BEA has held the first of its partner conferences in Melbourne, calling on their channel partners to promote BEA Web application server software in an attempt to catch main local rival IBM.
While analyst reports suggest BEA is a clear leader in the global market for Web application server software, domestically IBM has relied on its strong brand name to sway a large number of corporate clients to its Websphere product.
"The Australian market has been slower than what we would have liked, but there are plenty of local growth opportunities," said BEA partners manager Mike Stone. "Where we are weakest is presence. We really only have one serious competitor left - and with IBM, we are fighting marketing more than we are fighting reality."
Up until last year 80 per cent of BEA's sales were direct, but in recent months the company has been spending tens of millions of dollars on a partner strategy to aid the company's international growth. Stone said the partner conference, expected to become a regular quarterly event, is aimed at achieving "partner harmony" and equipping its partners with sales and technical expertise.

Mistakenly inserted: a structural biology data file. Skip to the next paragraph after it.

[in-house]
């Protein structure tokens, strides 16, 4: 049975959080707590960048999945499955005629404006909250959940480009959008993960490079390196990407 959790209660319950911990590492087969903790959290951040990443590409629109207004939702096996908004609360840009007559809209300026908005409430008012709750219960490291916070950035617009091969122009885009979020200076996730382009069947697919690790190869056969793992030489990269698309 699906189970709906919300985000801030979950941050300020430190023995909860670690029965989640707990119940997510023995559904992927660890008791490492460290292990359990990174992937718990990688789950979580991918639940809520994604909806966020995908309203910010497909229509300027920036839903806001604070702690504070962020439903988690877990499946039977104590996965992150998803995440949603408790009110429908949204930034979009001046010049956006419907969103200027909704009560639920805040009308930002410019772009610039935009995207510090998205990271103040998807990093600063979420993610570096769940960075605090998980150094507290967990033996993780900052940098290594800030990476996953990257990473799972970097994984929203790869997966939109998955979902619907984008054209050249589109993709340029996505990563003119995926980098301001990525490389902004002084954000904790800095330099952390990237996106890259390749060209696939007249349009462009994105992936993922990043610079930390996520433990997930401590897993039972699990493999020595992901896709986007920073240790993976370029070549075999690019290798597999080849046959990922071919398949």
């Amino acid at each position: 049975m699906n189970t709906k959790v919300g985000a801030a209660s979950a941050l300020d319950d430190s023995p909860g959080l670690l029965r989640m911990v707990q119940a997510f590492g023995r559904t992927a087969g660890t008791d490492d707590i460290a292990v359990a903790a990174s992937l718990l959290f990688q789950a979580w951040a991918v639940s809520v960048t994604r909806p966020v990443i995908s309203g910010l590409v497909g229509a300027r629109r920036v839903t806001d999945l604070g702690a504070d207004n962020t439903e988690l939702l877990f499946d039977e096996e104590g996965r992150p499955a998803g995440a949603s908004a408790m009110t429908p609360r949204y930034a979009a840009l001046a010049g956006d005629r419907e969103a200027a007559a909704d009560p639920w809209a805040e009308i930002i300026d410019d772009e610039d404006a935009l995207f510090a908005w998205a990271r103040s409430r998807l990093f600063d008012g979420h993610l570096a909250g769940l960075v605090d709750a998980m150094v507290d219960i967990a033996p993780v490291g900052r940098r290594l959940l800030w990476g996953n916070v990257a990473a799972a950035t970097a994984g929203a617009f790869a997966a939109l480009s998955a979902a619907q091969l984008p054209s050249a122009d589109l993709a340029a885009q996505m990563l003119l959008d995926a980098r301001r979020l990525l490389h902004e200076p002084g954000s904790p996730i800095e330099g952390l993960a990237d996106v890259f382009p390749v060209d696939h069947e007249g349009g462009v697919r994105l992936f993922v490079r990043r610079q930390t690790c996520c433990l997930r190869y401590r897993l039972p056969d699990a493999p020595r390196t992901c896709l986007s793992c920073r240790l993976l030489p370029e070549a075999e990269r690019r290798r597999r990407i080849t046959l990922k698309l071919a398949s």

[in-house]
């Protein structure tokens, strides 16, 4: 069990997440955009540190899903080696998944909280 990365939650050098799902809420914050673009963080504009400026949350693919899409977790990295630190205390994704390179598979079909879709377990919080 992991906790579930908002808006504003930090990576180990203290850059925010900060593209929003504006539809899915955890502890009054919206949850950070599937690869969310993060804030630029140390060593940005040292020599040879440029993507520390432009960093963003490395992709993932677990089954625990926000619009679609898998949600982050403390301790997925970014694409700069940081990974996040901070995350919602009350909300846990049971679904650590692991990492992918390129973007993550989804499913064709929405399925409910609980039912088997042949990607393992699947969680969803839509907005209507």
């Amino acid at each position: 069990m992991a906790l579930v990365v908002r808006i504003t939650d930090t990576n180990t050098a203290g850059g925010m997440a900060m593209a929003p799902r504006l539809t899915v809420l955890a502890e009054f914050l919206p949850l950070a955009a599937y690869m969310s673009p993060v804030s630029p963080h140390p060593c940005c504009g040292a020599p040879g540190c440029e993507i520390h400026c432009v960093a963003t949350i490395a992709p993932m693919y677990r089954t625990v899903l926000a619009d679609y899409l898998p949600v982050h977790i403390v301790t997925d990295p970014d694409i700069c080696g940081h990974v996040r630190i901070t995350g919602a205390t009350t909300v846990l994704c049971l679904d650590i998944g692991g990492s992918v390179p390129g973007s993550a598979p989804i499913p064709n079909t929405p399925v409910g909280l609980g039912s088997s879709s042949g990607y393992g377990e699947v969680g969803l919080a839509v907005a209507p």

"We want to make our partner strategy a clear differentiator between BEA and other vendors," said BEA's partner implementation manager, Peter Woodward. "Working together successfully adds credibility to both BEA and our partners."
BEA Australia currently has 12 direct sales staff in Australia, which will increase to 15-20 over the next 12 months, but Stone believes this sales force is "hardly capable of project work". In fact, the vendor has reduced commission rates on its own sales staff to deter them from professional services work as a sign of goodwill to its partners.
"The real winner is services," said Stone. "There is around 10 dollars of services revenue available for partners for every dollar of BEA product sold."
The wide range of partners present at the conference expressed a high degree of satisfaction with the strategy, highlighting BEA's technology as "superior" and hailing its commitment to open standards. Most were particularly grateful the vendor was prepared to be so open and honest in communicating with its channel partners, and appreciated BEA's promise to stay out of the services revenue and stick to being a licensing-driven vendor. Their only concern was how to convince potential customers to use BEA technology over other major vendor offerings.
"To some degree, yes, IBM has a powerful position here," Stone told his partners. "There is no doubt in my mind it will be difficult to beat IBM. The only way to beat them locally is to do this thing together. IBM, on the other hand, has a vested interest in tipping deals away from other vendors and systems integrators," he said.
Woodward promised the partners that BEA would create a strong branding presence in the market that will aid their efforts.
Brett Winterford travelled to the conference as a guest of BEA. For an in-depth comparison of BEA and IBM's partner strategies, see next week's issue of Australian Reseller News.